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International Day of LGBTQIA+ People in STEM 2022: An Interview With Dr. Justin Luong

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November 18 is International Day of LGBTQIA+ People in STEM 2022. Technology Networks had the pleasure of interviewing five individuals currently working in STEM who identify as LGBTQIA+ to find out about their experiences, opinions and ideas to inspire the next generation.

The article showcases the key insights gained from these trailblazers as a collective, but we want to share their individual conversations so that you can further understand their journeys, challenges and future perspectives as LGBTQIA+ individuals in science. In this interview, we spoke to Dr. Justin Luong, who identifies as a gay man and is a postdoctoral fellow at University of California, Davis, to learn more about his research into ecological restoration and experiences working in STEM.

Kate Robinson (KR): Your current research focuses on ecological restoration. Can you tell us more about this work and why you decided to focus your research in this area?

Justin Luong (JL): I chose to work in ecological restoration because I believe we all have a connection with the land and working to improve this connection brings me fulfillment. Before becoming a researcher, I was a restoration practitioner that restored grasslands and seasonal wetlands, but during my work, I became dismayed that restoration science often didn’t consider on the ground issues and perspectives. In my work, I focus on not just how to improve restoration given future global change, but also on how to better incorporate the working experiences of land managers who have a wealth of natural history knowledge that can improve restoration efforts but may be unpublished. I also hope to reach more people with my research and perspective and expand the community-based support for restoration, locally, regionally and globally. To do so I often work with artists to depict layman’s graphical illustration of my published research.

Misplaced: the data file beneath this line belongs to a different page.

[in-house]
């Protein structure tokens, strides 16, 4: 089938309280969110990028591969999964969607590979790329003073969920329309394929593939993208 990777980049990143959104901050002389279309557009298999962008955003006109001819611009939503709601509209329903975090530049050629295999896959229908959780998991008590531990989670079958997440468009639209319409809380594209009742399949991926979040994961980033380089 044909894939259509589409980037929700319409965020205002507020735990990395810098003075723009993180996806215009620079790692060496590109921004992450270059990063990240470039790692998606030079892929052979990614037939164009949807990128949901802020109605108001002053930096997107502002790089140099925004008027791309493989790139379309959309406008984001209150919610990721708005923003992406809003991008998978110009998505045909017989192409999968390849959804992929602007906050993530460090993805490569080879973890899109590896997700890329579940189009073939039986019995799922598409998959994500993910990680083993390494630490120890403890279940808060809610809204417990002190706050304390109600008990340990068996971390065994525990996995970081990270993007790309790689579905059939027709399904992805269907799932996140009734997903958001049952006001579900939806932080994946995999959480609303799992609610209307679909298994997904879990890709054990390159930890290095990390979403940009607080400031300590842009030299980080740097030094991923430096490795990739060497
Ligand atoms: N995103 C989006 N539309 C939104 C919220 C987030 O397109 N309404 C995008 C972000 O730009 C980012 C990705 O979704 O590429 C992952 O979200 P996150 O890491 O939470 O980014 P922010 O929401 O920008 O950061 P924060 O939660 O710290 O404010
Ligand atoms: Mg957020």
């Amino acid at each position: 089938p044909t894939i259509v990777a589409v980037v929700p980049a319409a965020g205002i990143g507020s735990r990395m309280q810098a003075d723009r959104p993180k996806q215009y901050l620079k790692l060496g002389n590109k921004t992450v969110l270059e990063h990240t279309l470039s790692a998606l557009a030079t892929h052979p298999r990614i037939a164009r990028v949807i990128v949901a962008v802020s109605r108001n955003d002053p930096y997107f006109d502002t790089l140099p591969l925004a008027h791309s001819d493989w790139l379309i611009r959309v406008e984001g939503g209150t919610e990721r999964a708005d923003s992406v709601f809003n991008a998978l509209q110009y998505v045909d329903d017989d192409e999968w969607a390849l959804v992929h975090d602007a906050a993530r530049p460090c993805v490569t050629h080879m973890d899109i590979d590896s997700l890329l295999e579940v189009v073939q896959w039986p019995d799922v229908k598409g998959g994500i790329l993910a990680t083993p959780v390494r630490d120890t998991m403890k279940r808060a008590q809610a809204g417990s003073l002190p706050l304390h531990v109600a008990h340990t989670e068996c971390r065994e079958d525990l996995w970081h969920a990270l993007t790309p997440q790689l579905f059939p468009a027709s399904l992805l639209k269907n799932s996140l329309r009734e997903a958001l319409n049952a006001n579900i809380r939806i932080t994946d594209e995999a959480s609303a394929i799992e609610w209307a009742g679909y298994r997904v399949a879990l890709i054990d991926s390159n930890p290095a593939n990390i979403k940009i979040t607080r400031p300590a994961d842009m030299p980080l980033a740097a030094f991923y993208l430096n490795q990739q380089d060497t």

KR: What do you enjoy most about working in STEM?

JL: I enjoy being able to ask important questions about environmental management and the opportunity to train our next generation of professionals and scientists through a restoration ecology internship program I created and have hosted since 2018, supporting over 300 students. I also enjoy getting to explore and experience breathtakingly beautiful landscapes which I would have never seen without my research.

KR: Have you faced any obstacles in your career, and if so, how did you overcome them?

JL: Yes, being a queer person of color, I have often faced obstacles related to the intersectionality of my identities. In the past, my language skills have been questioned and in other cases I was harassed during field work. Although these are not easy obstacles to immediately surmount, I slowly overcame these issues by creating a supportive network consisting of folks with similar identities. I also now plan for field work ahead of time to chart out unexpected circumstances and how they could be approached before they occur.

KR: What are the main barriers for LGBTQIA+ people entering and progressing in STEM, and what could be done to support them?

JL: In my opinion, one of the biggest barriers for LGBTQIA+ people entering STEM is that there is often little to no representation, and it is hard to pursue a career path where you have never seen someone like yourself. Another barrier is explicit and implicit biases that LGBTQIA+ people have to face from their colleagues, students and supervisors. Representation can be addressed slowly by building visibility of our community and contributing to networks such as 500QueerScientists and connecting with like-identified individuals within their field on social media platforms. Implicit and explicit biases are hard to address because that will require institutional and structural change which will help reduce biases. In the short term, allies could work with LGBTQIA+ colleagues to ensure they feel supported in their department. Furthermore, when someone repeats falsehoods or biases that are harmful to LGBTQIA+ people, their colleagues should take initiative and action to ensure that those biases are not acted upon.

KR: If you could give one piece of advice to young LGBTQIA+ researchers beginning their career, what would it be?

JL: It will get better, although things seem hard now, as you get older and start to develop a true community of supporters you will be able to succeed and reach goals and overcome obstacles you never would have dreamed to be possible.

Dr. Justin Luong was speaking to Kate Robinson, Editorial Assistant for Technology Networks.